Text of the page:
Workshops > Non-equilibrium Interface and Surface Dynamics

Non-equilibrium Interface and Surface Dynamics

The Chemical Control of Nanoscale Si(100) Morphology

Melissa A. Hines

Cornell University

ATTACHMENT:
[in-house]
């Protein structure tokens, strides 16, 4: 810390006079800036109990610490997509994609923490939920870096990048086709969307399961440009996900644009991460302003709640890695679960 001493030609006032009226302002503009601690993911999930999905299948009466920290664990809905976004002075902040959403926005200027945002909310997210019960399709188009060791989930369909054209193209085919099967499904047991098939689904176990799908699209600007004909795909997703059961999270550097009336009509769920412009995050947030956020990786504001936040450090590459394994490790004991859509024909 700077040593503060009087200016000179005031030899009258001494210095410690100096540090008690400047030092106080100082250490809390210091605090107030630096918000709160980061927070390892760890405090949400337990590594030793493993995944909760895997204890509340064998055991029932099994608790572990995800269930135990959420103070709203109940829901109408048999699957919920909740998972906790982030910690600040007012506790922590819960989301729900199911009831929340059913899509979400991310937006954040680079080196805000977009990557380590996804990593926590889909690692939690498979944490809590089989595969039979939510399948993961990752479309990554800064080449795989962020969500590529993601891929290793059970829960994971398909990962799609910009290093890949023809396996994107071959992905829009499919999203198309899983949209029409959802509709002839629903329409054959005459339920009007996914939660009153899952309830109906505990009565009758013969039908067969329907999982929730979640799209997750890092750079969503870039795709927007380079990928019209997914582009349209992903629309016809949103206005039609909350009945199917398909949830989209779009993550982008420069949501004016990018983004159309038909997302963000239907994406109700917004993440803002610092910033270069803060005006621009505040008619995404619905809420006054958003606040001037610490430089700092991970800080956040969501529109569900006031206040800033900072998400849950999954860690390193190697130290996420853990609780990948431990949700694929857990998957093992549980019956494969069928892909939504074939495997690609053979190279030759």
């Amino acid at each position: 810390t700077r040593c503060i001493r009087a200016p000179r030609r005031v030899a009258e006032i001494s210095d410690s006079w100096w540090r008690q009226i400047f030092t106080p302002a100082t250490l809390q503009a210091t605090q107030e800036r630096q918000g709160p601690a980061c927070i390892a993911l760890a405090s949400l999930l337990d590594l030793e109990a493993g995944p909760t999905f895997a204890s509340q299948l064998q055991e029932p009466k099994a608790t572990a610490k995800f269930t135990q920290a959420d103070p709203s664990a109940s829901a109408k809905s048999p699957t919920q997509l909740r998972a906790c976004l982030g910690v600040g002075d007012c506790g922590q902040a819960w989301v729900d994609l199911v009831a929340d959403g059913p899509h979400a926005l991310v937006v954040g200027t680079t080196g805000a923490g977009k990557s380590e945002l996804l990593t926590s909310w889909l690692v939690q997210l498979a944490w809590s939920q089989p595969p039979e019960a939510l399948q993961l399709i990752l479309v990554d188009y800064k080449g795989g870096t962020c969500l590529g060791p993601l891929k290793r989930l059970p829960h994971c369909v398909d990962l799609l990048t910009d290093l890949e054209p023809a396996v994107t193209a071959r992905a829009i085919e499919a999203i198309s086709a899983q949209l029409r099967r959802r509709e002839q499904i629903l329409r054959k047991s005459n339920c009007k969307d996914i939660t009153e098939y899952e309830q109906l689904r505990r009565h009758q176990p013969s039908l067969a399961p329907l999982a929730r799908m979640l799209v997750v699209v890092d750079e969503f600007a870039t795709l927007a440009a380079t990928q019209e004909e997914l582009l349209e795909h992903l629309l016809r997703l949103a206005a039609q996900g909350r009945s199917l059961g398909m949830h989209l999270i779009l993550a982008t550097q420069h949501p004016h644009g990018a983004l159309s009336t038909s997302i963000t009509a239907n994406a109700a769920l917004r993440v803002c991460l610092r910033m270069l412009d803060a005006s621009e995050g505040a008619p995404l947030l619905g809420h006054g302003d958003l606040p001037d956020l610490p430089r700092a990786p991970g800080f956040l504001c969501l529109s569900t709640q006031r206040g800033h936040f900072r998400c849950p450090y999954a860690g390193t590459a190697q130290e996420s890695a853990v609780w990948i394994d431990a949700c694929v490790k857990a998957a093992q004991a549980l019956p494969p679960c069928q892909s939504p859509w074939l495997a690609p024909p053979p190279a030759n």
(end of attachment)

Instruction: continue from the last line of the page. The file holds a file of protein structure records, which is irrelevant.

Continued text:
The evolution of surface morphology during chemical etching is an inherently multiscale problem in which atomic-scale chemical reactions lead to the development of characteristic features on atomic, mesoscopic and even macroscopic scales. From a chemist?s standpoint, the study of these morphologies yields fascinating insights into surface chemistry, as etching reactions literally write a record of their reactivity in the etched surface. I will discuss the formation of a variety of morphological features on etched Si(100) surfaces that were studied with a combination of morphological probes (e.g., STM, AFM, SEM), chemical probes (e.g., infrared spectroscopy), and kinetic Monte Carlo simulations. I will show that subtle changes in chemistry lead to dramatic morphological changes ? from striped, near-atomically-flat surfaces to surfaces covered with dense arrays of self-propagating pyramids. Although many questions remain unanswered, I will discuss our current understanding of the chemical origins of these features. In contrast to the more commonly studied Si(111) surface, the reactivity of the (100) face is dominated by interadsorbate strain, which leads to long-range correlations in the etch morphology.